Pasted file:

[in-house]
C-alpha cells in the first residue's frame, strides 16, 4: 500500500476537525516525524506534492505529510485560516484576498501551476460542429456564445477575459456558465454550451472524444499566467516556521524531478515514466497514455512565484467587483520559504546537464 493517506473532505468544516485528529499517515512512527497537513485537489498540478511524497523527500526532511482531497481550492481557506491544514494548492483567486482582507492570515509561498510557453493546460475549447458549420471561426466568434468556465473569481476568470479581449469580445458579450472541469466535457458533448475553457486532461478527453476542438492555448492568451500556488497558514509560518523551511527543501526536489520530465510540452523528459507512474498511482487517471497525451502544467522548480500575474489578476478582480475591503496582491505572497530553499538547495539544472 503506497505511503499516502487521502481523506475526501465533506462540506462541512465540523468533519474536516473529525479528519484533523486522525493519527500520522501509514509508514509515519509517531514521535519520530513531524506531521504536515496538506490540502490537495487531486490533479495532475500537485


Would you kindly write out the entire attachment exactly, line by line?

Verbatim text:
[in-house]
C-alpha cells in the first residue's frame, strides 16, 4: 500500500476537525516525524506534492505529510485560516484576498501551476460542429456564445477575459456558465454550451472524444499566467516556521524531478515514466497514455512565484467587483520559504546537464 493517506473532505468544516485528529499517515512512527497537513485537489498540478511524497523527500526532511482531497481550492481557506491544514494548492483567486482582507492570515509561498510557453493546460475549447458549420471561426466568434468556465473569481476568470479581449469580445458579450472541469466535457458533448475553457486532461478527453476542438492555448492568451500556488497558514509560518523551511527543501526536489520530465510540452523528459507512474498511482487517471497525451502544467522548480500575474489578476478582480475591503496582491505572497530553499538547495539544472 503506497505511503499516502487521502481523506475526501465533506462540506462541512465540523468533519474536516473529525479528519484533523486522525493519527500520522501509514509508514509515519509517531514521535519520530513531524506531521504536515496538506490540502490537495487531486490533479495532475500537485